Though a judge has ordered Mike Alvarez to vacate his seat on the Orange City Council, it’s unclear how the situation will play out.
Undeterred by the city’s two-term limit, Alvarez ran again and was elected to a third term last November, after the city changed from at-large to district elections in 2019. But a consolidated lawsuit filed by resident Michael MacIsaac and John Russo, one of Alvarez’s opponents in 2020, has resulted in an annulment of the councilmember’s victory, leaving the Southern California city’s Third District council seat vacant.
Orange County Superior Court Judge Nathan Scott officially rendered his judgment in favor of the plaintiffs on Feb. 24. Alvarez had 10 business days from that date to file an appeal—but told The Epoch Times he hadn’t made a decision yet about how to handle the situation.
“I’m still working with my attorney on what my next steps are,” he said.
Councilmember Arianna Barrios said the Orange City Council hasn’t met thus far to discuss the matter.
“This is such an unusual situation. I think we are all waiting to see what happens next,” Barrios told The Epoch Times.
She explained two possible scenarios that could unfold if the court’s decision is upheld: The council could either appoint someone to the vacant seat or hold a special election.
Russo told The Epoch Times that if a special election is held, he will run again.
“There are a lot of open ends to this situation that I am not super thrilled about. The judge didn’t really give direction on how to fill the seat. He just did one half: He made the seat open,” Russo said.
“But I’m very glad that the judge did rule in the favor of maintaining the law. … This not only sends a message but also sets a precedent to our city council, saying, ‘We the people who elected you are going to hold you accountable to do what is right and to follow the city code that we voted on.’”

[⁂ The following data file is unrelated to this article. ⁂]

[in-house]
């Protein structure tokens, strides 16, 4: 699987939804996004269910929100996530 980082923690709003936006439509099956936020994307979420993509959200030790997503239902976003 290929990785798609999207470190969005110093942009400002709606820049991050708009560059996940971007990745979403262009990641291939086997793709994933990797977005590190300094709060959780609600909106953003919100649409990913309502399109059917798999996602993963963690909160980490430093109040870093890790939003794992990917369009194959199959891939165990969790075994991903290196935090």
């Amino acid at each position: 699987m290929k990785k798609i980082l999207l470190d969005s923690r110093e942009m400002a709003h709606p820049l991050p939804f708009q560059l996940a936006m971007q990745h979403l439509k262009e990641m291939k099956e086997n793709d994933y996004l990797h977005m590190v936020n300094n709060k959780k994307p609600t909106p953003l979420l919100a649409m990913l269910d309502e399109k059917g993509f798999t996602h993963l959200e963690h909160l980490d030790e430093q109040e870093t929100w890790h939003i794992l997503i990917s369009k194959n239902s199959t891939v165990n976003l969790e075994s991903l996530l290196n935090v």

Barrios said the districting lawsuit settlement of 2019 clearly stated the council would handle future vacancies by holding a special election.
“For me personally, I do not like the idea of spending desperately needed general fund dollars, but in the interest of fairness, the District should be given the opportunity to choose their own representative,” Barrios said in a text message. “The current Council Majority was adamant in 2019 that Special Election is the only democratic solution.”
At a meeting held in January 2019, Mayor Mark Murphy, Councilmember Kim Nichols, and Councilmember Chip Monaco—all of whom remain on the current City Council—were adamant about holding a special election in the event of a vacancy.
“While it’s an honor to serve as an appointed person, it doesn’t feel genuine and true until you’re elected—and I can speak to that from firsthand knowledge,” Murphy said at the time.
Nichols said: “It’s the community’s right to make this decision. I believe that we need to ask the voters one more time: Who should we put in this seat to represent you?”
Monaco acknowledged the council’s right to make an appointment, but said investing city funds to host a special election is appropriate “in the spirit and support of democracy.”
Barrios, who was elected to represent Orange’s District 1 last November, said she’s curious to see whether their perspectives will be maintained.
“The Council Majority were adamant that you can’t put a price on democracy and we had to go to a Special Election. If the majority changes to being adamant about an appointment, our discussion will be very interesting indeed,” she said.
MacIsaac’s attorney, Gary S. Winuk, told The Epoch Times that they’re pleased with the outcome. He said his client’s motives for filing the lawsuit—“good government and civic responsibility”—have been validated.
Winuk said if Alvarez decides to appeal, the case “would be given preference by the appellate court to hear it sooner than other cases,” but “whether Alvarez would be able to stay in office during the appeal will have to be decided by the Court.”
In November, Alvarez received over 50 percent of the vote in Orange’s Third District, compared to nearly 27 percent for Russo. A third opponent, Danett Abbott-Wicker, received about 22 percent.